A new report on biodiesel calls for stable demand but one that is highly dependent on government policies. "Profitability will depend upon the actions of the Environmental Protection Agency (EPA) as biodiesel is not yet economically competitive with petroleum diesel and the industry was created by legislation," according to a new report by Rabobank.
Although EPA signaled November 15 that it will adjust its original Renewable Fuel Standard (RFS) mandates, biodiesel will be less impacted than other categories. EPA has yet to issue a final rule. For example, while EPA has proposed to reduce the ethanol mandate for 2014 from 14.4 to 13 billion gallons, the mandate for biodiesel has been increased from 1 billion to 1.28 billion gallons.
Equally important is the advanced biofuel component to the RFS, which was reduced from 2.75 to 2.21 billion gallons. Unlike ethanol, biodiesel qualifies as an advanced biofuel. "In the wake of the announcement, the EPA has signaled a reluctance to force ethanol into the market beyond the blend wall, thus future increases in the RFS will likely come from other sources, with biodiesel chief among them," Rabobank says.
The upshot is that actual production of biodiesel in 2014 will be somewhere between 1.28 and 2.21 billion gallons compared to output in 2013 of about 1.3 billion. Present capacity is 2.1 to 2.7 billion gallons per year, depending on which feedstock processing types and idled facilities are counted.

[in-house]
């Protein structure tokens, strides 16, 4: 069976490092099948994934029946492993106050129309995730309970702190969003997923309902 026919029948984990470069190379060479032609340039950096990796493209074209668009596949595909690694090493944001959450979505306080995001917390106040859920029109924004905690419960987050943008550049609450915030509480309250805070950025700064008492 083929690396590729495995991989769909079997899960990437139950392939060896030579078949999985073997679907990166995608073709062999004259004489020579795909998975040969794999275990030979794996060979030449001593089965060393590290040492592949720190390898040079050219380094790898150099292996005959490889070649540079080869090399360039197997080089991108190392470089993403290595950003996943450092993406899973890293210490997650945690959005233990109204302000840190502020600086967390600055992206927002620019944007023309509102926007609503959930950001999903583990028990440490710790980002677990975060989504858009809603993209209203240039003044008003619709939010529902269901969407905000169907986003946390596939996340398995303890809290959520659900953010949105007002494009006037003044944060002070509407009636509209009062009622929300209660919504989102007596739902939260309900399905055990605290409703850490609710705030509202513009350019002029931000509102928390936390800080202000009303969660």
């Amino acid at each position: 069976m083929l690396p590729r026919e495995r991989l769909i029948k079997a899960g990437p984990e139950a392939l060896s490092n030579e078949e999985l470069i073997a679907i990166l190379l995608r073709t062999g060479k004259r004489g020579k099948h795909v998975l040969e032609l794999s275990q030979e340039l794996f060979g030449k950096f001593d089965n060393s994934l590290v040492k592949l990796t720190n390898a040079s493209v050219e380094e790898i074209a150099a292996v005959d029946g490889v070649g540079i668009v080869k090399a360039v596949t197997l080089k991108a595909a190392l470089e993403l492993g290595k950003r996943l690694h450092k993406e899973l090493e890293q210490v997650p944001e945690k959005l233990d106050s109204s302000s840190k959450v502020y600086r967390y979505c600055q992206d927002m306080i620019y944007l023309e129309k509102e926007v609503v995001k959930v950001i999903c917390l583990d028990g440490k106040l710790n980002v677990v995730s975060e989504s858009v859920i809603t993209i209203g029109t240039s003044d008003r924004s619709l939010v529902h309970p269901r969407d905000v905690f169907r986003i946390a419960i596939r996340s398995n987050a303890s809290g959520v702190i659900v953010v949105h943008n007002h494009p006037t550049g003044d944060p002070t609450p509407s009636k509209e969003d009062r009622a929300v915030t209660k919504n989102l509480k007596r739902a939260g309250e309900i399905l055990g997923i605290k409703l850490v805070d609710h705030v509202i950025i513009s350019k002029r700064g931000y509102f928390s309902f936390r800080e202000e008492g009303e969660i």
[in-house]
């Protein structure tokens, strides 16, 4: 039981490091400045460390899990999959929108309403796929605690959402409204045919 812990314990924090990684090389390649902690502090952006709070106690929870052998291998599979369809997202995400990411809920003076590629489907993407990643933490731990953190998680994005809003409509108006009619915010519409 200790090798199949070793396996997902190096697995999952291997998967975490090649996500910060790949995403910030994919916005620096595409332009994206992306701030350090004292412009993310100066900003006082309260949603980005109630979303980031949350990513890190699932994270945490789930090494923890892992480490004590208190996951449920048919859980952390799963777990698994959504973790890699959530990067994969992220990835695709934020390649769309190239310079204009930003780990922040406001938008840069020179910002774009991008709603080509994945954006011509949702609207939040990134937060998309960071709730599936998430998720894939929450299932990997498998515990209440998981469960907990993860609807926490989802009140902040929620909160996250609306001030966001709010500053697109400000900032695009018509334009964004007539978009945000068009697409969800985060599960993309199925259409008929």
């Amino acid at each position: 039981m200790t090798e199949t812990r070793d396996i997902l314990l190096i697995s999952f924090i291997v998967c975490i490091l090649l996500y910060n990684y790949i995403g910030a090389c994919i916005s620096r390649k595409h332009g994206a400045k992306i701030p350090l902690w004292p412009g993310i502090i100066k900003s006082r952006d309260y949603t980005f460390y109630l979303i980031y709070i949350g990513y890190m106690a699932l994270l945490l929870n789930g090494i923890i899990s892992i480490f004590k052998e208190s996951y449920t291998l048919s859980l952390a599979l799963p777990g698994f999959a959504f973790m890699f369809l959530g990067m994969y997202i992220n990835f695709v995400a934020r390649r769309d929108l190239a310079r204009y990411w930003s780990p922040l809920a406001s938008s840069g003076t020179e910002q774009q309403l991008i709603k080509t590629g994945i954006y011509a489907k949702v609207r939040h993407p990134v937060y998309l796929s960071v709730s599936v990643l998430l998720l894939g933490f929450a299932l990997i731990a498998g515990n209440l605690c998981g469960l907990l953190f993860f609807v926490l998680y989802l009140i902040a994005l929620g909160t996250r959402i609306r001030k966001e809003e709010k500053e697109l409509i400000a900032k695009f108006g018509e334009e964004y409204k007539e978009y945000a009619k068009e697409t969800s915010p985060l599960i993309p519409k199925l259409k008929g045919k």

"Increases in biodiesel production will bolster demand for soy oil, corn oil, canola oil, yellow grease, and palm oil. With biodiesel being split roughly between soy oil and all other sources, the fats and oils sector will benefit from intensified production," the report says.
One issue impacting profitability is the loss of the $1/gal. tax credit at the beginning of 2014. Without the tax subsidy, periods of negative profits and losses would persist, Rabobank says, as was the case from mid-2009 through early 2011. While it could be retroactively applied later in the year, the industry does not believe it will be, the report notes.
"In the future, we expect the biodiesel industry to remain commoditized, characterized by tight margins and periods of negative returns," Rabobank says. "Our view will become more bearish if the tax credit is not renewed during or after 2014." Biodiesel producers best positioned will be low-cost operators and those with adequate working capital to withstand highly volatile margins, Rabobank adds.
"Because demand for biodiesel is enforced by legislation, the normal laws of supply are blurred," the report says. "If the RFS mandate remains codified, losing the $1/gal. tax credit would certainly hurt profit and loss, yet any impact would be offset by the demand for RINs (production credits) needed to grow biofuels over the long term.
As the RFS is crucial to the continued profitability of the biodiesel industry, this legislation is unlikely to be removed in the near future. We believe the biodiesel industry will continue to grow, albeit at a muted rate."